Save as mp3.py

from webob import Request
import re
import os
import sys

#### Run with:
#### twistd -n web --port 8080 --wsgi mp3.mp3_app

_MP3DIV = """<div id="musicHere"></div>"""

_MP3EMBED = """<embed src="mp3/" loop="true" autoplay="false" width="145" height="60"></embed>"""

_HTML = '''<!DOCTYPE HTML PUBLIC "-//W3C//DTD HTML 4.01 Transitional//EN" "http://www.w3.org/TR/html4/loose.dtd"><html><head></head><body> Hello %s %s</body></html> ''' % (_MP3DIV, _MP3EMBED)

def mp3_html(environ, start_response):
    """This function will be mounted on "/" and refer the browser to the mp3 serving URL."""

    start_response('200 OK', [('Content-Type', 'text/html')])
    return [_HTML]

def mp3_serve(environ, start_response):
    """Serve the MP3, one chunk at a time with a generator"""
    file_path = "/file/path/to/test.mp3"
    mimetype = "application/x-mplayer2"
    size = os.path.getsize(file_path)
    headers = [
        ("Content-type", mimetype),
        ("Content-length", str(size)),
    start_response("200 OK", headers)
    return send_file(file_path, size)

def send_file(file_path, size):
    BLOCK_SIZE = 4096
    fh = open(file_path, 'r')
    while True:
        block = fh.read(BLOCK_SIZE)
        if not block:
        yield block

def _not_found(environ,start_response):
    """Called if no URL matches."""
    start_response('404 NOT FOUND', [('Content-Type', 'text/plain')])
    return ['Not Found']

def mp3_app(environ,start_response):
    The main WSGI application. Dispatch the current request to
    the functions andd store the regular expression
    captures in the WSGI environment as  `mp3app.url_args` so that
    the functions from above can access the url placeholders.

    If nothing matches call the `not_found` function.
    # map urls to functions
    urls = [
        (r'^$', mp3_html),
        (r'mp3/?$', mp3_serve),
    path = environ.get('PATH_INFO', '').lstrip('/')
    for regex, callback in urls:
        match = re.search(regex, path)
        if match is not None:
            # assign http environment variables...
            environ['mp3app.url_args'] = match.groups()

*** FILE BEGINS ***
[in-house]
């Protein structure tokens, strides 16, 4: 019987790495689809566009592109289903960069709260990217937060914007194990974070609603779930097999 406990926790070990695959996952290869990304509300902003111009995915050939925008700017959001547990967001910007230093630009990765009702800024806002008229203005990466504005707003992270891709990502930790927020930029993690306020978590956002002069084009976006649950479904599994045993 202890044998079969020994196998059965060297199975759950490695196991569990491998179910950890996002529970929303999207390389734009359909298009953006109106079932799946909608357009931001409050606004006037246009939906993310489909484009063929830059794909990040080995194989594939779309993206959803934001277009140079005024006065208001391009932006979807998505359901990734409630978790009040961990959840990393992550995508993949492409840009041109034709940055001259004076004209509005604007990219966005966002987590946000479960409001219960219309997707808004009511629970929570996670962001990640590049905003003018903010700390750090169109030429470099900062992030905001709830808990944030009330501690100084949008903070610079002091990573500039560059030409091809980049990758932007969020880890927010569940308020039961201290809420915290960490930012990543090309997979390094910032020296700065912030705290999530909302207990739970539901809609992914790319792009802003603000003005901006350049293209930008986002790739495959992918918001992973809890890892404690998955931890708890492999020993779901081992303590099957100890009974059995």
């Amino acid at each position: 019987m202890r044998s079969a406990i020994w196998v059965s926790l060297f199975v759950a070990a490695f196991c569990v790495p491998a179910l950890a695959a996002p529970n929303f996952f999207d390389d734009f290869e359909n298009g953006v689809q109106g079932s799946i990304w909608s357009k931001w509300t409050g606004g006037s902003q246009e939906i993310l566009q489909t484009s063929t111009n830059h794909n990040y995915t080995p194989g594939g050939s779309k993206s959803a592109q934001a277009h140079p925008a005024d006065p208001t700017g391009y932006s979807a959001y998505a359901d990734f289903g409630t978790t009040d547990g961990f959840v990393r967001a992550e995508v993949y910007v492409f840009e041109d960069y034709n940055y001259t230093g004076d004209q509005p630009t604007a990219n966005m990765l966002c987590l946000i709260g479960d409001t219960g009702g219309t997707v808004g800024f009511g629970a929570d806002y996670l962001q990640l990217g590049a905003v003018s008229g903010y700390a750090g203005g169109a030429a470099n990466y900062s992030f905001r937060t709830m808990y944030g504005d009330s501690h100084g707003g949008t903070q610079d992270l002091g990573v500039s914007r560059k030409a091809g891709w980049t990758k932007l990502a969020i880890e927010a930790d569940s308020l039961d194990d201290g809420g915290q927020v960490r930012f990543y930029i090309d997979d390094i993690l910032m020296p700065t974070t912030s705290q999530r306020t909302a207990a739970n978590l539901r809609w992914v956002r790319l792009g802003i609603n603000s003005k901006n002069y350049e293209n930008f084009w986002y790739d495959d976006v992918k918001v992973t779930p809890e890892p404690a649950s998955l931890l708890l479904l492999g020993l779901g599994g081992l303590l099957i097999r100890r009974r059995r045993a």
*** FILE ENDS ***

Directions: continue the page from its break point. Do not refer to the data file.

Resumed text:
return callback(environ, start_response)
    return _not_found(environ, start_response)

Run from the bash shell with: twistd -n web --port 8080 --wsgi mp3.mp3_app from the directory where you saved mp3.py (or just put mp3.py somewhere in $PYTHONPATH).

Now surf to the external ip (i.e. http://some.ip.local:8080/) and it will serve the mp3 directly.

I tried running your original app as it was posted, and could not get it to source the mp3, it barked at me with an error in linux...

share|improve this answer
I did test it again with Python 2.6 and Python 2.5 under windows and everything works. This is strange. I used HTML5 <audio> tag on purpose to avoid quicktime. I guess it would work also with your script. –  Mapad Apr 14 '11 at 17:24
Are you saying the wsgi threw an error? If so, what was the error? The wsgi works for me under debian linux with lighttpd and python 2.5.2 –  Mike Pennington Apr 14 '11 at 17:27
@Mapad, this works with any html... you just modify what the methods return... FYI, I set it up so you have to surf to http://url.local.com/mp3/, but you could change that directory to be anything. BTW, I have used flowplayer before... it is a great way to serve music or video if you're willing to require that clients have flash. –  Mike Pennington Apr 14 '11 at 17:35
sorry for the confusion: I was talking about my script not yours. I've tested mine and it worked under windows. Though I got a problem under Python 2.5 on Mac OS. I will test your script as soon as I can, but this will require configuration of a server. I've already tested serving MP3 under Apache and it worked. So I imagine your script will work as well, but I wish I could use the Python built-in web server. This script is meant to be distributed to a lot of people in order to make them share MP3 files very easily to do audio evaluations. I wish I could reduce dependencies as much as possible –  Mapad Apr 14 '11 at 17:37
@Mapad... when you say share audio files... do you mean serve them over the internet directly off their PC? If so, is this only within one single company, or could it go across corporate boundaries? Also keep in mind that many corporate IT depts lock down PCs very tightly, and that could limit your ability to run a local webserver on any random corporate laptop –  Mike Pennington Apr 14 '11 at 17:41